Steeling herself, Cyd steps through the swirling, green window, feeling again the dizzying motion sickness she experienced the first time she entered the portal. On the other side, though, she finds plenty to reward her for the unpleasant journey. The rogue feels her jaw go slack and her eyes widen at the landscape around them.

She and Aleph are on a path in a forest, but those commonplace terms don’t do justice to the reality of what she’s seeing. Some of the trees have plumage like peacocks; others glow from within with the colours of sunset and put forth leaves like great drifts of cloud. Everywhere Cyd looks, she sees some new, strange, or beautiful plant, though there are no birds or other animals, and her sense of self-preservation just about keeps her from sampling any of the strange, jewel-like fruits hanging from the branches.

So dazzled is she by the sights around her that it takes her a full minute of walking before she becomes aware of a sticky wetness on the soles of her feet. Glancing down at the path, she sees blood seeping from her boots and staining the ground.
“Urgh!” Cyd drags her boots across the pale dirt, trying to wipe them clean. As she turns, she sees that she and Aleph both have left a trail of bloody footprints behind them.
“Alf, we’ve got to clean ourselves up,” she says. “Cool as any beasties round here must be, I’m not sure we want to meet the ones who’ll follow this trail.”

But though the pair wipe their feet thoroughly on the path—and rinse them with water from their packs—they still leave a bloody trail behind them when they set off again. Cyd throws up her hands in disgust.
“Great! Magic blood. This place is just fantastic.”
“It cannot be helped, Cydonie,” Aleph rumbles. “No doubt the spell will wear off in time.”
“It’s alright for you, you big tin can. Nothing wants to eat you.” She puts on a low, growling voice. “‘Ooh, shall we attack the giant metal guy?’ ‘No, best not, let’s eat his squishy meat friend instead.’ Honestly—”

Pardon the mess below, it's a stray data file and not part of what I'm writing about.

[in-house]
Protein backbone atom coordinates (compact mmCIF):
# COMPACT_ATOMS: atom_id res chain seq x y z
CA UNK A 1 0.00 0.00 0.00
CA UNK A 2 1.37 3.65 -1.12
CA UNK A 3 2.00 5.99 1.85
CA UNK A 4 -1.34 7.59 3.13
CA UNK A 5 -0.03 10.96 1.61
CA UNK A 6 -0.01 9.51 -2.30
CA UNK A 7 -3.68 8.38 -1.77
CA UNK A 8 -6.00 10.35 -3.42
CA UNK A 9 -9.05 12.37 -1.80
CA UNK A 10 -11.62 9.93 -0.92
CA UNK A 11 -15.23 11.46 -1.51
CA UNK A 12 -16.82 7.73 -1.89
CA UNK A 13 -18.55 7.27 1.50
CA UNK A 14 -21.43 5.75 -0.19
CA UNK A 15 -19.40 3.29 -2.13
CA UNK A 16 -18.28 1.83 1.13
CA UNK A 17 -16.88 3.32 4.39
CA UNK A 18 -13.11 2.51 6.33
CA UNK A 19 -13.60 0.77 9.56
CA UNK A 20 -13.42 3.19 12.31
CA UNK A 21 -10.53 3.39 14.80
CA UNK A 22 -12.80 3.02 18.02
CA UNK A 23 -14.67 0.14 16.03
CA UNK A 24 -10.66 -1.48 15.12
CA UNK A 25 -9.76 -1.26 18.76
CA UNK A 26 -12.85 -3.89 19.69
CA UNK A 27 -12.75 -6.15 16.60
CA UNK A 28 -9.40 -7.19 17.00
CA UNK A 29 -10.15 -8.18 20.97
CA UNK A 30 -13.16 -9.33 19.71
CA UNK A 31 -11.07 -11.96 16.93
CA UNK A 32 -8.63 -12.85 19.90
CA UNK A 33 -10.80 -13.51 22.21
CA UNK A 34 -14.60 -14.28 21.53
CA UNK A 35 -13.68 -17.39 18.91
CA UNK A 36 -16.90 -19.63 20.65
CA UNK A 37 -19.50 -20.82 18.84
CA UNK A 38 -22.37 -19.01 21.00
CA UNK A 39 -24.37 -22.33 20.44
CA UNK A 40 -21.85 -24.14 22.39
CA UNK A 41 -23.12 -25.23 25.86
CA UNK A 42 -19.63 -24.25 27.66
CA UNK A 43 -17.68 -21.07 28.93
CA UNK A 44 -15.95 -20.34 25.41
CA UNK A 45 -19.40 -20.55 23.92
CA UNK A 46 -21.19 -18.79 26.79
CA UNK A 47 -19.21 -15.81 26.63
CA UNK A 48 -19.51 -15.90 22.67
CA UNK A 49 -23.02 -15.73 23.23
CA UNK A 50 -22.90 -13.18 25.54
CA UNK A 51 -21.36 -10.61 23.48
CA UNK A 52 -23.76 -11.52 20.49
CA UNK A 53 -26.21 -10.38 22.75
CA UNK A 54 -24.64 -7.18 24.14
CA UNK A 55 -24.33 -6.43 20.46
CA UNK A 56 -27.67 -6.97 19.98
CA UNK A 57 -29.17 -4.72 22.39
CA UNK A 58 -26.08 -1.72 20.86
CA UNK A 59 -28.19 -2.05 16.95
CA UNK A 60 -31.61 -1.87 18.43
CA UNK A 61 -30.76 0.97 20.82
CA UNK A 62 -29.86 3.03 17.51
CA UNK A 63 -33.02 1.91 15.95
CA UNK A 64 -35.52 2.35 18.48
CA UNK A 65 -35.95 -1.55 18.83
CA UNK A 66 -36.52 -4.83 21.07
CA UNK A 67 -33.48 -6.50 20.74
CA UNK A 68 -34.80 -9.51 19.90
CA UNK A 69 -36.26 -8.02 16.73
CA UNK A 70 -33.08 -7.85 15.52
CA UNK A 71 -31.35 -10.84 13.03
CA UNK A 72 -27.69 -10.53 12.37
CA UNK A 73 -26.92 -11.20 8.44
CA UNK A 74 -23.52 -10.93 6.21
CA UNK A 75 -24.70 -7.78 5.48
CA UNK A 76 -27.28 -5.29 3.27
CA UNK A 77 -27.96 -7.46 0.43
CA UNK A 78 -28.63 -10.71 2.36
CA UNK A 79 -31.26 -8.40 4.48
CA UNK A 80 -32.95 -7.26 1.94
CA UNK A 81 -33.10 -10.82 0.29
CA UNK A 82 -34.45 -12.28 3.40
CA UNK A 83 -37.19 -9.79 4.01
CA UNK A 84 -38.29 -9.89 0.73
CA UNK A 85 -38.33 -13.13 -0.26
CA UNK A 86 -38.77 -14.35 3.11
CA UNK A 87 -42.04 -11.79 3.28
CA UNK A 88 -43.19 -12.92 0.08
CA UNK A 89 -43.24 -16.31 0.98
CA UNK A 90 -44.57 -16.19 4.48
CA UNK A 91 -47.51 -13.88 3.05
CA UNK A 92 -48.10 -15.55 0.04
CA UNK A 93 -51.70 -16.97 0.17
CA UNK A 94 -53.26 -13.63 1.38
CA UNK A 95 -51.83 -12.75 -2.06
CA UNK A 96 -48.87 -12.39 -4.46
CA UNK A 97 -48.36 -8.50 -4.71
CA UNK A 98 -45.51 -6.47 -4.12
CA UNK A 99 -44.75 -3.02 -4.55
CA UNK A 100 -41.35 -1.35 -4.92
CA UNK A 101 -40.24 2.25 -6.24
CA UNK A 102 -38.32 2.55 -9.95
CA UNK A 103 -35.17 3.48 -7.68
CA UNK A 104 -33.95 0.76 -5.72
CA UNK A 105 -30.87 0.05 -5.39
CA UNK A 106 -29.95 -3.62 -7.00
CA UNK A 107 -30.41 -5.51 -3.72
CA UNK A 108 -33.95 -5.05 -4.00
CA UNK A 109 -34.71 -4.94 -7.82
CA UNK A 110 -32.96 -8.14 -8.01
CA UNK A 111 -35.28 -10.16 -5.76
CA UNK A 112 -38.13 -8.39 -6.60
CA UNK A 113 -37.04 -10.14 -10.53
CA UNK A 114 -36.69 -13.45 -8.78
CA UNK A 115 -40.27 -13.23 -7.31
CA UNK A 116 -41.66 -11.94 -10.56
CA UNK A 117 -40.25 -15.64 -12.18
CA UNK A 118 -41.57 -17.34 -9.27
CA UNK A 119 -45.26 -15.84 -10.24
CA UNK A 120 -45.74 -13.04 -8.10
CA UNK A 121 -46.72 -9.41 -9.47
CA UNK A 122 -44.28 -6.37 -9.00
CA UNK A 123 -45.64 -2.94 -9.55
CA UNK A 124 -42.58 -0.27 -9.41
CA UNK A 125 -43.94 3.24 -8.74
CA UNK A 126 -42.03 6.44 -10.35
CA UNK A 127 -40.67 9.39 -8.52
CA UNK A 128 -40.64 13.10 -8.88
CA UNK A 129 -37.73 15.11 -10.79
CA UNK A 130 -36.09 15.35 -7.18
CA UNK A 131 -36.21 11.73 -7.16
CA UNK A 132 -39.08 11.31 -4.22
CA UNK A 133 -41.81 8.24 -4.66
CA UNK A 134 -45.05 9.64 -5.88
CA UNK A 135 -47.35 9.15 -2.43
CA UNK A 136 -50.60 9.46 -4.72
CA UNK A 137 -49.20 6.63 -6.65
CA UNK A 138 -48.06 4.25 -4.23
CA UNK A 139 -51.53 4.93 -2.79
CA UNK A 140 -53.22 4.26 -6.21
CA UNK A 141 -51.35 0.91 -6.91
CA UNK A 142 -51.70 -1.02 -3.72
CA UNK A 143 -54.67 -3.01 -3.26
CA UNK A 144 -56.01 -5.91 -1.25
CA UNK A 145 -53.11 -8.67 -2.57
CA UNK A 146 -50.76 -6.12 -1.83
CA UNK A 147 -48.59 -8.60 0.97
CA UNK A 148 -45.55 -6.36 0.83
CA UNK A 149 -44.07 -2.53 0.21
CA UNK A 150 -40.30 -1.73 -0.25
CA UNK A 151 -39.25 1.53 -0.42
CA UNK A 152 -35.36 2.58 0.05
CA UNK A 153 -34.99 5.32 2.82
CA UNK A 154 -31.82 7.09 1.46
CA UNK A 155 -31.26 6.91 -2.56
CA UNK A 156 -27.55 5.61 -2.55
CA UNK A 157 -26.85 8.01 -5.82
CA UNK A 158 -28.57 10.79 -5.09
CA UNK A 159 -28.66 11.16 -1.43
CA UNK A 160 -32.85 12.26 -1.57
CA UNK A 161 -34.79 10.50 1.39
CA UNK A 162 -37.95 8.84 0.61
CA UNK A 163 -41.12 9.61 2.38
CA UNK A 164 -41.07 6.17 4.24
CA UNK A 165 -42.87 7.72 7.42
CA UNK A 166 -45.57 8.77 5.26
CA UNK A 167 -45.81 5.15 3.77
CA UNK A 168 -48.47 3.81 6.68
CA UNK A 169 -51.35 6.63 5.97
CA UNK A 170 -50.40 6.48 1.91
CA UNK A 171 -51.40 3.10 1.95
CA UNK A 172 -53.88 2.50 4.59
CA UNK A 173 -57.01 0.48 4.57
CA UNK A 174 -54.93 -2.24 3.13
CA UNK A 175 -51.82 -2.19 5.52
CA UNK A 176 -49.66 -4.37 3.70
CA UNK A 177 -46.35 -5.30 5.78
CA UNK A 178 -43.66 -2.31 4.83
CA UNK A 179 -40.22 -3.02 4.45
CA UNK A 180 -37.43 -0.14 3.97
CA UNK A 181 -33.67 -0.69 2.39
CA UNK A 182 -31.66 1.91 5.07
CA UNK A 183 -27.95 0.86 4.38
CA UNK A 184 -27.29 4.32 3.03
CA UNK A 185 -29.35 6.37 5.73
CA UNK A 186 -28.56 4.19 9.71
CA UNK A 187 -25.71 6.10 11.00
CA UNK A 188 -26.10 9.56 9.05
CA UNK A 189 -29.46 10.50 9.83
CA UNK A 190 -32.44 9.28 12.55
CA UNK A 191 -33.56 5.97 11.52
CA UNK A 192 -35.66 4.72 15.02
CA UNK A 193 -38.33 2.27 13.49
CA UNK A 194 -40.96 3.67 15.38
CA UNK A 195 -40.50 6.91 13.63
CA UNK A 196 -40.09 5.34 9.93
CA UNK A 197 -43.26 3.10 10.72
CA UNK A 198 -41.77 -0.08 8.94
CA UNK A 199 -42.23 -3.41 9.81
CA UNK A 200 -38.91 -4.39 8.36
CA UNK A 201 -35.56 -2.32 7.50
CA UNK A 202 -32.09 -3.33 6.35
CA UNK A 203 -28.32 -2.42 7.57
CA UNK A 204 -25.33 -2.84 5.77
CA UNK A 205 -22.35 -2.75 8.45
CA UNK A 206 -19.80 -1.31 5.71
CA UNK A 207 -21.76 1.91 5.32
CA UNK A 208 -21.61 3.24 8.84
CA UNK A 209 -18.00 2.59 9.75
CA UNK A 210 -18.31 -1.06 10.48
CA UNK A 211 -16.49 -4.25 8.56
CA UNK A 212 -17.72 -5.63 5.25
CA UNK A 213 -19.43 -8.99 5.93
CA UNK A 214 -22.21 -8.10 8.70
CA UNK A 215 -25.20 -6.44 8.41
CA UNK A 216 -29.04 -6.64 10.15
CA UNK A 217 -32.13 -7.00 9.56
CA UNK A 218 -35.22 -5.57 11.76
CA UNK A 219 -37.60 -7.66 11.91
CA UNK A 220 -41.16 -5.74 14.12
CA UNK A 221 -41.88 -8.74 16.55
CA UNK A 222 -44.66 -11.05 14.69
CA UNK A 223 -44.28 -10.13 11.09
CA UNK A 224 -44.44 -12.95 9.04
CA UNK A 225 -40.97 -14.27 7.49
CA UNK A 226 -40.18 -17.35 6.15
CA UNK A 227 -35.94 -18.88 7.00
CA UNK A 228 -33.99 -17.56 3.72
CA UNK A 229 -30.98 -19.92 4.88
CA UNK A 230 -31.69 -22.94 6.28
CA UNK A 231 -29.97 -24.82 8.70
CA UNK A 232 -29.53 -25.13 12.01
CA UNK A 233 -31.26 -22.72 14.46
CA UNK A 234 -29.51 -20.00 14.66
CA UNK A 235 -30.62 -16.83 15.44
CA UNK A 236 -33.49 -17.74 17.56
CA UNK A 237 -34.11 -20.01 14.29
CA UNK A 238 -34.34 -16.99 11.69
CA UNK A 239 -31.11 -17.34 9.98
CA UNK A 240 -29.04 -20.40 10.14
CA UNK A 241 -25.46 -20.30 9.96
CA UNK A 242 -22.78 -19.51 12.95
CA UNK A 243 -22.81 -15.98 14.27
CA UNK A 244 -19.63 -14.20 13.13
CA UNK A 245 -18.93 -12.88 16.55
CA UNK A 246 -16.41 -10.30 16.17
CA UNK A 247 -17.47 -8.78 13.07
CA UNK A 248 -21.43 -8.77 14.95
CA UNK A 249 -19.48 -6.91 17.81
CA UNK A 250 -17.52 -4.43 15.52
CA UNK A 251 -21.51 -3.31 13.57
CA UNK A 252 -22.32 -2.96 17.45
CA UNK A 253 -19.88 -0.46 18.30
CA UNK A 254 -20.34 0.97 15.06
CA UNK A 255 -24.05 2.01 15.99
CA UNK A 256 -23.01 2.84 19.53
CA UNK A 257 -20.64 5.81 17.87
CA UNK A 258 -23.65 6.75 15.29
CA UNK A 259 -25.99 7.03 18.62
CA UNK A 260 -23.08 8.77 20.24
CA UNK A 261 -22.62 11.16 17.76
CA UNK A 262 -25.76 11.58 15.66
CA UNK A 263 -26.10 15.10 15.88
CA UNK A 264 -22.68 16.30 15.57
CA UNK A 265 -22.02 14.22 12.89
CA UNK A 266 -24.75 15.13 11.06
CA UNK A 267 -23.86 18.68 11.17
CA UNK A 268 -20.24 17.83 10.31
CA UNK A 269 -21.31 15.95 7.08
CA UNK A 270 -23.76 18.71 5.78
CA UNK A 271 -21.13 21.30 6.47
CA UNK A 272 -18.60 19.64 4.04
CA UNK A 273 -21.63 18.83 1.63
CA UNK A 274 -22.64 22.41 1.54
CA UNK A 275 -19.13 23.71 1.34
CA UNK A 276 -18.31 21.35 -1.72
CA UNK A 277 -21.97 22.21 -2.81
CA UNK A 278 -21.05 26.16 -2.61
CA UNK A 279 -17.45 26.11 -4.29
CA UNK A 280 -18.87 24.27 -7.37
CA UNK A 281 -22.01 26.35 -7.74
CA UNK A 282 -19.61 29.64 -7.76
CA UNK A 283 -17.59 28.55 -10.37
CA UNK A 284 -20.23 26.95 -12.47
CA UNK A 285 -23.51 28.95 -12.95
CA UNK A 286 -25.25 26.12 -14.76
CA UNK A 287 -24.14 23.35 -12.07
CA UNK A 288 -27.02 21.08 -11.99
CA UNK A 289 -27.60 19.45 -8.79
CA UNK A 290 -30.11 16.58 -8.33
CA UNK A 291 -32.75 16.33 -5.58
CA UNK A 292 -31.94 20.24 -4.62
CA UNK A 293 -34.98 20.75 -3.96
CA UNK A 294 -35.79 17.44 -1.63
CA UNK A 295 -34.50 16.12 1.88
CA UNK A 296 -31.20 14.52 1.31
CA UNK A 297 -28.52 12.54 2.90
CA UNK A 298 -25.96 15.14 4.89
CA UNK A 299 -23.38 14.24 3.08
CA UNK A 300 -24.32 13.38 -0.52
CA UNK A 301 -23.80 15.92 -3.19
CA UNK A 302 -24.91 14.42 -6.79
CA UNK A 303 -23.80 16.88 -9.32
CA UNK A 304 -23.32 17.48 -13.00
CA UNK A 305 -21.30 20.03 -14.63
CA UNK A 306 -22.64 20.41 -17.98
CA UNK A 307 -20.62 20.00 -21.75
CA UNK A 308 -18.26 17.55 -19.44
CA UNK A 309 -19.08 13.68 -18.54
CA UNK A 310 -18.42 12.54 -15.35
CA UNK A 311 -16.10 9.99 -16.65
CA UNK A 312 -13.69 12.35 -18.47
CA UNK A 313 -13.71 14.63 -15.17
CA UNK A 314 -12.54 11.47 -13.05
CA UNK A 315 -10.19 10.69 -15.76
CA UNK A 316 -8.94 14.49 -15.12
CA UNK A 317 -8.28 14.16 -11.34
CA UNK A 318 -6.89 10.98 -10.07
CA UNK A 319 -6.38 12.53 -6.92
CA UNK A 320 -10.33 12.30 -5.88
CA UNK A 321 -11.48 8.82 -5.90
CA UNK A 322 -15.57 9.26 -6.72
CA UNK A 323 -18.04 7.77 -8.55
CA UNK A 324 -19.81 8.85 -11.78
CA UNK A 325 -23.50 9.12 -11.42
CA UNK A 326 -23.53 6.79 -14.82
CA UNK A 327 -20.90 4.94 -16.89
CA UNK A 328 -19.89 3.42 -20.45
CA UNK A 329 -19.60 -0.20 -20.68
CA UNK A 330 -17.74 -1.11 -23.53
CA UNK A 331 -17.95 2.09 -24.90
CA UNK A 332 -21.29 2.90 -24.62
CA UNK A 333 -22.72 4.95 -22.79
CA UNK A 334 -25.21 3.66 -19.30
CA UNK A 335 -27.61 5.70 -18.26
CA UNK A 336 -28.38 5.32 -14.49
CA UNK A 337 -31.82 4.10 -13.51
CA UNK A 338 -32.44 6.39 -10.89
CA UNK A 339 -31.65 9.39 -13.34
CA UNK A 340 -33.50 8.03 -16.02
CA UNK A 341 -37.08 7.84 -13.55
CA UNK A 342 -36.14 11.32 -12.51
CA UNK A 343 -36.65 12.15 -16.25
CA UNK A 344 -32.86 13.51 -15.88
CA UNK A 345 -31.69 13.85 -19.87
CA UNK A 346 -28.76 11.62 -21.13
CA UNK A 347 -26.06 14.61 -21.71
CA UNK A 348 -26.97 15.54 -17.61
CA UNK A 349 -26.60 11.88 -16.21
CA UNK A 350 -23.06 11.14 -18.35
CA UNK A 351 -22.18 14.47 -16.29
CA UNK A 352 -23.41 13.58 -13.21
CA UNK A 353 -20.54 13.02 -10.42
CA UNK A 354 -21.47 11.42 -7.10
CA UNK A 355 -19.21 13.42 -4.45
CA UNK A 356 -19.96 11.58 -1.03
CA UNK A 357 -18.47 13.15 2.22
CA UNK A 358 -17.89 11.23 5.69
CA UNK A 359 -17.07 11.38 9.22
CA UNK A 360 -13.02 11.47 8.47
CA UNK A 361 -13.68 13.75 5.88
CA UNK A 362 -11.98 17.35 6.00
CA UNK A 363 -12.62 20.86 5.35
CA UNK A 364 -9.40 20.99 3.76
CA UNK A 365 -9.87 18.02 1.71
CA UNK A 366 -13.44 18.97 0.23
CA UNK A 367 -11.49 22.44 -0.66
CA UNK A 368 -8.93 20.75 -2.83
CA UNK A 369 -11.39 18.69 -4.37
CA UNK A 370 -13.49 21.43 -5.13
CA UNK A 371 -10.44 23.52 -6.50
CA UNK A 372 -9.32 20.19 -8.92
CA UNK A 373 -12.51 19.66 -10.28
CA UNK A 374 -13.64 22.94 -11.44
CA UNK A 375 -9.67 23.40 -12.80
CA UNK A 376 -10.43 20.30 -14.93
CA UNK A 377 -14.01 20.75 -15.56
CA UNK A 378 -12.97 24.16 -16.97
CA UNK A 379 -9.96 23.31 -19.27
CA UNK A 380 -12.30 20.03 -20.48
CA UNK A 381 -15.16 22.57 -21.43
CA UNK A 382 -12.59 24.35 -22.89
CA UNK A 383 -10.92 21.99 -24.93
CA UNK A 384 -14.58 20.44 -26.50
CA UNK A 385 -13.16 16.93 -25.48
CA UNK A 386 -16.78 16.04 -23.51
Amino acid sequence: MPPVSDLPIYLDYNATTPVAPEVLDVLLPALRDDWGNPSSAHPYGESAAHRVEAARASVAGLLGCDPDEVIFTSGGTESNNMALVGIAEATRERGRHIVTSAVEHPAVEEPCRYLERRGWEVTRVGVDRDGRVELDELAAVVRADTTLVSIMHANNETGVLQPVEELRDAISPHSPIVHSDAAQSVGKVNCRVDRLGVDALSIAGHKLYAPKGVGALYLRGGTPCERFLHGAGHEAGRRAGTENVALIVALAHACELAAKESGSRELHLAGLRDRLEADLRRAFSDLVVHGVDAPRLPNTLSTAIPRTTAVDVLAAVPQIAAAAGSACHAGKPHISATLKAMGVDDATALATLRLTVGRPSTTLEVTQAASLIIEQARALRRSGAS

Cyd breaks off as the pair round a bend in the path and emerge into a clearing. In its centre is a camp fire, around which are ranged clusters of pod-like structures. Strangest of all, the fire is being tended by a giant, floating jellyfish. Several more jellyfish emerge from the pods as Aleph and Cyd look on, too astonished to move. One of the creatures notices them: it turns a pale shade of green and wafts towards them, its eye stalks swivelling from Cyd to Aleph and back again.
Hello, a voice echoes inside their minds. What are you?

Cyd’s eyes sparkle. “Telepathic beasties,” she breathes. “Awesome!”
“We are travellers from another realm,” Aleph answers, since Cyd seems too excited to reply. “I am Aleph. This is Cydonie.”
Several more of the creatures have begun to drift over, a small crowd of floating green shapes gathering around the two adventurers.
“What are you?” Cyd asks them.
The one who addressed them first turns pink. We are us! Would you like to sit and eat with us? It continues. We do not get many visitors. The last pair of travellers to pass this way are remembered only in stories.

“We would be honoured,” Aleph replies.
The pink jellyfish leads them back towards the campfire, where they sit down.
“So, what food do you have?” Cyd says. She’s just realised that she’s absolutely ravenous, but she can’t see any supplies—not so much as a box of hardtack.
We feed on psionic energy, the creature tells her cheerfully.
“Oh. We… don’t.”
You eat physical food? We can make that, too!
Their new friend raises two of its tentacles before its face and closes its eyes; slowly, a ball of light forms in the space between its limbs. As Cyd watches, the jellyfish shapes the light into a… thing. Then the glow dims and the creature presents the lump to her with a proud air.
Physical food! it says.
“I’m… not sure that I can eat that,” Cyd replies. “But the concept works! Let me tell you about pork pies.”


Once Cyd can get past the uncanny feeling of eating something grown from thought alone, the creature’s take on pork pies actually turns out to be quite convincing. She starts describing other dishes, and soon has a cluster of jellyfish busy producing all of the ingredients for a faerunian picnic.

While they work, the creatures bombard Aleph with questions about where he and Cyd have come from, what it’s like having hands, and anything else they can think of. The Warforged responds as best he can, describing their home, and the temple they passed through to reach the creatures’ campsite. After a while, he takes out his baliset and offers to play them a Warforged battle hymn. The jellyfish turn pink, swaying in time with the music; a few of them even create balisets of their own and try to join in, playing them poorly with their tentacles.

“Do you know of a being named Be’He’Quin?” Aleph asks, as he and Cyd finally prepare to leave.
A wave of green passes across the nearest jellyfish. We have not heard of a Be’He’Quin. Is it like the baliset you made sounds with? the nearest one replies.
“I think not, but I thank you for the answer,” Aleph rumbles. “We should re-join our companions. Thank you for your hospitality, my friends.”


“Oh, you’re back already,” Gerard says, as the pair re-emerge from the portal. He sounds slightly disappointed.
“Time’s weird here, remember?” Cyd replies. “We were gone hours! We met an awesome tribe of giant jellyfish people,” she adds. “They could make stuff with their minds: we taught them how to do pies!”
“They were sentient? Fascinating! I would very much like to meet them.” Gerard turns to Atone and Nubbins. “Would you like to join me on a short excursion?”